Food & Drink

Seattle's 11 Most Underrated Restaurants, According to Experts

Published On 10/08/2014 Published On 10/08/2014

Of all the things people from Seattle love, number one is probably... um, polar fleece (you can wear it anywhere!). But after that, it's probably restaurants. Seriously, it doesn't matter if it's one of the city's best new places to eat, or one of hundreds of teriyaki spots, people here just love restaurants, so much so you'd think there'd be enough love to go around, but sadly there's not.

That's why we asked some serious food experts, from Ethan Stowell to Renee Erickson, to help us pick places in need of more love. The result? Our list of Seattle's 11 most underrated restaurants...

Cafe Pettirosso

Linda Derschang

Owner, Linda’s Tavern (address and info), Tallulah’s (address and info), King’s Hardware (address and info)

Cafe Pettirosso (address and info)
Capitol Hill
This quaint, and semi-unfinished looking Cap Hill drinkery boasts a concrete floor and a vintage wood bar, from behind which they serve coffee/pastries in the AM, and then start slinging cocktails like the homemade caramel/bourbon/lemon Safe Word, which by the way, should probably be called SixMorePlease.
Why it's underrated: There aren't many places you can get "delicious snacks all day long, then turn into a cute date night/dinner-and-nightcaps spot." Plus, Derschang says, "Cafe Pettirosso is right under our office."

Pair

Sara Billups

Editor, Eater Seattle

Pair: (address and info)
Ravenna
Located opposite the venerable Duchess, this spot specialize in Northwest-style eats that are made with mostly local ingredients and served small plate-style.
Why it's underrated: "It's a quaint neighborhood place that's good for a first or fiftieth date. Nettle soup, roast chicken, gratin, bread pudding -- there's nowhere else I'd rather eat after the rain returns."

Restaurant Roux

Jason Stoneburner

Chef, Bastille Cafe & Bar (address and info); chef/co-owner, Stoneburner (address and info)

Restaurant Roux (address and info)
Fremont
Opened after a loooong wait in the former Fremont biker bar where a 17-year-old Heath Ledger supposedly went drinking in 10 Things I Hate About You, this 'Nawlins-style eatery is run by the dude behind Seattle's favorite food truck, Where Ya At Matt.
Why it's underrated: "These folks are cooking their asses off and taking chances -- and you can tell they're having a blast doing it. The dishes are comprised of hard work and solid technique -- Roux should be on everyone's top five list."

Flickr/Patrick Crowley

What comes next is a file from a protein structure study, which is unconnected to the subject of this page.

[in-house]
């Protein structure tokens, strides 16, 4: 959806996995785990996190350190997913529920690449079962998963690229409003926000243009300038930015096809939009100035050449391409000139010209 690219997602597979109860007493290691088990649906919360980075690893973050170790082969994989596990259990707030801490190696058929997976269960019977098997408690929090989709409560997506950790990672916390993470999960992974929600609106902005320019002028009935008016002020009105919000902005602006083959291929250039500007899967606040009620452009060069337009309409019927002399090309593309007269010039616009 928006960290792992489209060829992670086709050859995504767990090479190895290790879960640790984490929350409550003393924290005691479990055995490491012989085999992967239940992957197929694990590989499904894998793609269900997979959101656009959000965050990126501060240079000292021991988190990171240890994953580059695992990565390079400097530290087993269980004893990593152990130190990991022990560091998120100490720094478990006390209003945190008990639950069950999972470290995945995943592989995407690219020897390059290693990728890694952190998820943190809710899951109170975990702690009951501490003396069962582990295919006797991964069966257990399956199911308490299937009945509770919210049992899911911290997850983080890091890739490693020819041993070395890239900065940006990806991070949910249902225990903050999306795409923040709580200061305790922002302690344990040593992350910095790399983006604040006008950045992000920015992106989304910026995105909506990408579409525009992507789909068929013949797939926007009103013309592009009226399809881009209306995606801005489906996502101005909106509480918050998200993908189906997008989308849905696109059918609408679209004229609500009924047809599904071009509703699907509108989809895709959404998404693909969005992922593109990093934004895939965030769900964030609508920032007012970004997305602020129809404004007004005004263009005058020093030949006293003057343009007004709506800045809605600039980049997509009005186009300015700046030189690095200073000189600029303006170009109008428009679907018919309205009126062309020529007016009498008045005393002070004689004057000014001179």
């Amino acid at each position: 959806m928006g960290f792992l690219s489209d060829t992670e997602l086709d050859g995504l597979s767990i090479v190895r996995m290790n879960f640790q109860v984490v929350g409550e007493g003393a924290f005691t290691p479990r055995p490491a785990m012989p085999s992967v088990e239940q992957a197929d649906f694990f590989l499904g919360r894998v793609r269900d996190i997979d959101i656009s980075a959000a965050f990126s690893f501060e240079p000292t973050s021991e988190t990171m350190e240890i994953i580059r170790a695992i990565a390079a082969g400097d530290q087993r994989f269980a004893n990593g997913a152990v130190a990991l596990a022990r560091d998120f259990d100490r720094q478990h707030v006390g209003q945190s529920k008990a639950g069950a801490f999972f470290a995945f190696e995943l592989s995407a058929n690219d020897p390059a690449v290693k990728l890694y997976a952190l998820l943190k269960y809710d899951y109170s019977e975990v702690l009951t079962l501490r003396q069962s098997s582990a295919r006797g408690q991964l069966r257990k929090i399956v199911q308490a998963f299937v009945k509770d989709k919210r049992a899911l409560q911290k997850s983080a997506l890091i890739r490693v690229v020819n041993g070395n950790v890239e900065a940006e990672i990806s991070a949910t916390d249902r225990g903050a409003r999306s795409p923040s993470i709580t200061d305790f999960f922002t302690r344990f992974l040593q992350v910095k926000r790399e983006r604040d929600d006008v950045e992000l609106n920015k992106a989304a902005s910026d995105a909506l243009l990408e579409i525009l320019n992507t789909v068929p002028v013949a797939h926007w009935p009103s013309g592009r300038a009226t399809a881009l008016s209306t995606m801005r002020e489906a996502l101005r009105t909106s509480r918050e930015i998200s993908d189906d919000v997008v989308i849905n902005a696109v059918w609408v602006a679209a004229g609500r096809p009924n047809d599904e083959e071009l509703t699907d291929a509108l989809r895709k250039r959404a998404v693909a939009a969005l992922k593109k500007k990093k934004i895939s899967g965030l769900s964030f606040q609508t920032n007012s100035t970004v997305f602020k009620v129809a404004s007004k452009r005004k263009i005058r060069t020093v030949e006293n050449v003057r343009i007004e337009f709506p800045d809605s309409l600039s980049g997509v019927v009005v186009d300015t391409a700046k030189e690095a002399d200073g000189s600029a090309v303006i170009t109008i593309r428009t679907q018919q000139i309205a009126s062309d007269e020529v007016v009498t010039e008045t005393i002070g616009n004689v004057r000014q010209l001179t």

Bethany Jean Clement

Restaurant reviewer and arts editor, The Stranger

Ristorante Machiavelli (address and info)
Capitol Hill
This is always a convivial place to score sweet pasta, and while "the tables in the cozy, low-ceilinged dining room don't have red-and-white-checked tablecloths, they might as well."
Why it's underrated: "Open since 1988, Machiavelli is a reliable friend. The lasagna with spinach noodles and chicken livers is the kind of thing you think about suddenly for no apparent reason -- then you must have it that night, or the next night, or some night very soon. It is especially satisfying in the winter when passersby look cold and miserable, while inside everyone is insulated with good company, beverages, and anticipation. Machiavelli isn't fancy, it's just always good."

CHONA KASINGER/Thrillist

Rachel Yang

Chef/Owner, Joule (address and info), Revel (address and info)

Pomerol (address and info)
Fremont
Helmed by a guy who used to own the Pig 'N Whistle in Greenwood and the late-lamented June, this Fremont French-taurant is putting a composed Euro twist on Northwest ingredients via dishes like duck confit, fire-roasted beef short ribs w/ confit shallot, and more.
Why it's underrated: Maybe because "it just opened about two months ago, but Chef Vuong Loc has been around in Seattle for a while with the formal Portage restaurant on top of Queen Anne. His food is always spot-on modern French that is executed flawlessly."

Bradley Foster/Thrillist

Renee Erickson

Chef, The Walrus and the Carpenter (address and info)

The Fat Hen (address and info)
Phinney Ridge
This brick-fronted eatery in Ballard serves up locally sourced daytime eats ranging from breakfast (eggs and soldiers, baked eggs on ham w/ smoked mozz & Jarlsberg, etc.), to lunch options like the Stufato di Manzo w/ slow braised beef in red wine.
Why it's underrated: It's the perfect place for "simple clean fare, done really well with great ingredients," says to Erickson, who has regularly "been enjoying The Fat Hen for brunch and coffee."

Boat Street Cafe

Rebekah Denn

Writer, All You Can Eat at The Seattle Times

Boat Street Cafe (address and info)
Interbay
No longer actually on Boat St or in the University District, this eatery slings Provençal-style food in a casual, semi-subterranean space.
Why it's underrated: "Renee Erickson's other eateries have hour-long waits and get love-fest national reviews, but I think her first restaurant is every bit as good -- and bizarrely under-the-radar. I can never resist the pickle plate for an appetizer, the legendary bread pudding for dessert, and anything in the middle that current Chef de Cuisine Jay Guerrero (formerly of Prune in NYC) recommends."

Flickr/Curtis Cronn

Jonathan Zwickel

Senior Editor, City Arts

Maneki (address and info)
International District
It's been in business for more than 100 years, it's almost impossible to get a table, and it's a Thrillist favorite, but it's still underrated?! Yup.
Why it's underrated: "Seattle's oldest restaurant is also one of its most affordable and least pretentious restaurants. Reserve a private, shoe-free tatami room in advance or go alone and get a seat right away at the bar (and hope that Grandma's pouring the sake). Salmon nanban -- lightly breaded and fried salmon chunks served cold with ponzu sauce -- is a must-have, as is the miso black cod collar served piping hot."

La Rustica Restaurant

Jason Lajeunesse

Co-owner, Lost Lake Cafe & Lounge (address and info)